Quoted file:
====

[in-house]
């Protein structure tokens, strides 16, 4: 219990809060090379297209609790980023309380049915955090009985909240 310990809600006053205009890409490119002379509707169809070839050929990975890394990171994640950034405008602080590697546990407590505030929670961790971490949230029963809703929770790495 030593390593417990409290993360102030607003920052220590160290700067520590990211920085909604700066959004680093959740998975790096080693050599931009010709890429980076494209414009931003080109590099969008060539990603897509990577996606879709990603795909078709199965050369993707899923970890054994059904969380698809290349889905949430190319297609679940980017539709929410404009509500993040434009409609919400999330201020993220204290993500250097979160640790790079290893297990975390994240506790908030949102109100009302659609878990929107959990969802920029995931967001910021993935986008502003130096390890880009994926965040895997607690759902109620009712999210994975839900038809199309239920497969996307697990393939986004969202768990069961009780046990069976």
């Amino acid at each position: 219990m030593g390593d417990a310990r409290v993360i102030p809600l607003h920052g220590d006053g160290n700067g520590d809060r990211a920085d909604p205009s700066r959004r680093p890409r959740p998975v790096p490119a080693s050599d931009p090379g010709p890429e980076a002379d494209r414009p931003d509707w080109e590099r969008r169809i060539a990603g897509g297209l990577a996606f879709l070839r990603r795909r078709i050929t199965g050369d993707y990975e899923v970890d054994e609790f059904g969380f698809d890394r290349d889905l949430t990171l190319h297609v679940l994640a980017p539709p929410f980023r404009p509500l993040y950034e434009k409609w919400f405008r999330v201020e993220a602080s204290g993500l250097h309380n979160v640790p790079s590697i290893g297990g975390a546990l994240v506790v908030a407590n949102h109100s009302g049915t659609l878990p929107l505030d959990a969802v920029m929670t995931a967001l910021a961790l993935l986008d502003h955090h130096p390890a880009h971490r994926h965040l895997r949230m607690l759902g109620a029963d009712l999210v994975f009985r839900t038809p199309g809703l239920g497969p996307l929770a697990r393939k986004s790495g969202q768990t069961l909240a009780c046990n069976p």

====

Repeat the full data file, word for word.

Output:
[in-house]
């Protein structure tokens, strides 16, 4: 219990809060090379297209609790980023309380049915955090009985909240 310990809600006053205009890409490119002379509707169809070839050929990975890394990171994640950034405008602080590697546990407590505030929670961790971490949230029963809703929770790495 030593390593417990409290993360102030607003920052220590160290700067520590990211920085909604700066959004680093959740998975790096080693050599931009010709890429980076494209414009931003080109590099969008060539990603897509990577996606879709990603795909078709199965050369993707899923970890054994059904969380698809290349889905949430190319297609679940980017539709929410404009509500993040434009409609919400999330201020993220204290993500250097979160640790790079290893297990975390994240506790908030949102109100009302659609878990929107959990969802920029995931967001910021993935986008502003130096390890880009994926965040895997607690759902109620009712999210994975839900038809199309239920497969996307697990393939986004969202768990069961009780046990069976």
């Amino acid at each position: 219990m030593g390593d417990a310990r409290v993360i102030p809600l607003h920052g220590d006053g160290n700067g520590d809060r990211a920085d909604p205009s700066r959004r680093p890409r959740p998975v790096p490119a080693s050599d931009p090379g010709p890429e980076a002379d494209r414009p931003d509707w080109e590099r969008r169809i060539a990603g897509g297209l990577a996606f879709l070839r990603r795909r078709i050929t199965g050369d993707y990975e899923v970890d054994e609790f059904g969380f698809d890394r290349d889905l949430t990171l190319h297609v679940l994640a980017p539709p929410f980023r404009p509500l993040y950034e434009k409609w919400f405008r999330v201020e993220a602080s204290g993500l250097h309380n979160v640790p790079s590697i290893g297990g975390a546990l994240v506790v908030a407590n949102h109100s009302g049915t659609l878990p929107l505030d959990a969802v920029m929670t995931a967001l910021a961790l993935l986008d502003h955090h130096p390890a880009h971490r994926h965040l895997r949230m607690l759902g109620a029963d009712l999210v994975f009985r839900t038809p199309g809703l239920g497969p996307l929770a697990r393939k986004s790495g969202q768990t069961l909240a009780c046990n069976p």